Special Power of Attorney

Special, or limited, power of attorney is a short-term option when you need someone to represent your interests for a specific period. They are often put in place when an individual needs assistance with one major task, such as closing a financial deal while they are out of the country. The agent will act as a proxy for the principal until the specified end date in the power of attorney document.

Springing Power of Attorney

Springing power of attorney comes into effect when you are incapacitated. You must be declared legally incompetent based on a determined “springing” condition. These are not used as often, as they can be extremely complicated and easily invalidated by the incapacitated person’s actions.

For example, if you have dementia but get examined on a “good day”, you may not be deemed incapacitated. People typically opt for springing powers of attorney to avoid giving power to someone until it is direly needed, which can be a sign that they do not trust their agents.


Call an Experienced Power of Attorney Lawyer in Georgia

In Georgia, a person can only be granted power of attorney by the principal in a signed legal document. According to Georgia Code sections 10-6-142 and 31-36-10, the legal document must contain specific language that names the parties involved, details what powers are passed, is signed by the principal, and is witnessed by two individuals.

An experienced power of attorney lawyer in Georgia will draft these documents for you to ensure that they are legally binding and include all potential scenarios where you would need your agent to act. They will advise you on what powers the individual agents need to have to best help you when you are unable to act on your behalf.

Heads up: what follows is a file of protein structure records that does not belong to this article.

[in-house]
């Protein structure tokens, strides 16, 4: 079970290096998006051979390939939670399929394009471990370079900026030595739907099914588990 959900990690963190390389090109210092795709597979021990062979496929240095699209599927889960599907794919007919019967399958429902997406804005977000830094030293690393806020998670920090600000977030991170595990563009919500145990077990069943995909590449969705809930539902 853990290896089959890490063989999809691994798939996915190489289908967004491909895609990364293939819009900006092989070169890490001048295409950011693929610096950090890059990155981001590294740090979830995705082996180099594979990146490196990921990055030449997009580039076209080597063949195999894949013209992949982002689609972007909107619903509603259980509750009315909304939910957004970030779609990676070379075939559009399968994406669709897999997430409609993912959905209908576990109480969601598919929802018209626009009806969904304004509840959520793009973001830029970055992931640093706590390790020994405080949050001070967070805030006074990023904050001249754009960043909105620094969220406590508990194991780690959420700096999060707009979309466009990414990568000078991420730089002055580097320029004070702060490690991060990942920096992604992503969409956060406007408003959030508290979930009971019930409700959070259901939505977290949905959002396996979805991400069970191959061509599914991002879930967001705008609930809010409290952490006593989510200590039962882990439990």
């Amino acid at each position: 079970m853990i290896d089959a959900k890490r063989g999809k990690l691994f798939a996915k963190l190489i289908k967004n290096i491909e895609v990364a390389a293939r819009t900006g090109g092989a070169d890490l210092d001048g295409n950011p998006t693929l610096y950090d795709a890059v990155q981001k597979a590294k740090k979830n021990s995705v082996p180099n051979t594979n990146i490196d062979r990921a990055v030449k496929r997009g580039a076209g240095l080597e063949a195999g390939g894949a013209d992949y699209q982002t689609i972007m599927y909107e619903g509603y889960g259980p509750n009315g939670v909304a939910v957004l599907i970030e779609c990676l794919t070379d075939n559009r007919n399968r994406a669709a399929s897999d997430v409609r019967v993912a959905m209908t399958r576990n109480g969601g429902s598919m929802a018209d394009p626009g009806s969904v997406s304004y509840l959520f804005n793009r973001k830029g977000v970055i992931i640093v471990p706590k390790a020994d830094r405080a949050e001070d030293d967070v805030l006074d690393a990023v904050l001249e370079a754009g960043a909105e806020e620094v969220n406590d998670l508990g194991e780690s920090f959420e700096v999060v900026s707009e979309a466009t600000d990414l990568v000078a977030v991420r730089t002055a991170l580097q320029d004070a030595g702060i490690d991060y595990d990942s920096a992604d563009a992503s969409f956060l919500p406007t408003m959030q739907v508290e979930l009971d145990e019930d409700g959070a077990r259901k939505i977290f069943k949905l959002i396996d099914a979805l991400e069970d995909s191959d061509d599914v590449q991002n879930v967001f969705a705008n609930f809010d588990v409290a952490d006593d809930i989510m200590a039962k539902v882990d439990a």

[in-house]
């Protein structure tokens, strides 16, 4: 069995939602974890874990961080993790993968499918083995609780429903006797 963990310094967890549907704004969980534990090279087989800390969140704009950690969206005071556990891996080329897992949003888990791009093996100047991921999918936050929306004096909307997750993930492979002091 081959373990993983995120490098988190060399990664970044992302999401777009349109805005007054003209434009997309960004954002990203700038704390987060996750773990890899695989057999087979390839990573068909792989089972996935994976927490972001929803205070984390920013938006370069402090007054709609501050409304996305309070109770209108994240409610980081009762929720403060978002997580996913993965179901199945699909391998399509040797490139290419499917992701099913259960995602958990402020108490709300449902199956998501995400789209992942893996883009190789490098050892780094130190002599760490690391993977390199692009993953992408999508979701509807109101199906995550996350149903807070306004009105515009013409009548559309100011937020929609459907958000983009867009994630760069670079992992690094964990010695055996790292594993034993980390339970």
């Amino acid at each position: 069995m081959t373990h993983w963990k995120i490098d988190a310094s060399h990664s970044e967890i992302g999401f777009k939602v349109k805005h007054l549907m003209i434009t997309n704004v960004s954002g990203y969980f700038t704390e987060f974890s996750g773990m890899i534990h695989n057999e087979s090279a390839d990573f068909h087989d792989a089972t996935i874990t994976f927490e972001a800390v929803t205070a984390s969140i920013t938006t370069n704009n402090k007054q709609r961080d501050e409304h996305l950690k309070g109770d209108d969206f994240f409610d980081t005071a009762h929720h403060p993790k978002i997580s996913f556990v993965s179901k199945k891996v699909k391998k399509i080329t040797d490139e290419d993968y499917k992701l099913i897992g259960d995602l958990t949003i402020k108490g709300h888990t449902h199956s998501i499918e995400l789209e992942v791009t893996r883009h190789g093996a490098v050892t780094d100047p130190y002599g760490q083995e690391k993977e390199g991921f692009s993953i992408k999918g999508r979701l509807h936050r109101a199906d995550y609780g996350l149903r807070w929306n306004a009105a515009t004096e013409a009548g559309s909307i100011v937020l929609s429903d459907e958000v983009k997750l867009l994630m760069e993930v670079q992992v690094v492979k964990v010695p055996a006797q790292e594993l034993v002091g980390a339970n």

Bridges-Farmer, LLC knows the unexpected powers that your attorney will need to have, beyond determining your medical care and dealing with your bank. Our experienced lawyers will prepare you for the future, so you know that your rights are protected.

Contact us at (678) 395-7506 for a free consultation to start planning your powers of attorney today.


Who can gain power of attorney?

You can name one or multiple agents to gain power of attorney when you become incapable. Typically, individuals name single agents with alternates. Other times, people name joint or co-agents to act together in making decisions for your powers of attorney.

You can name anyone to be your power of attorney. However, it should not be something you choose lightly. Your agent will have enormous power over your life and finances.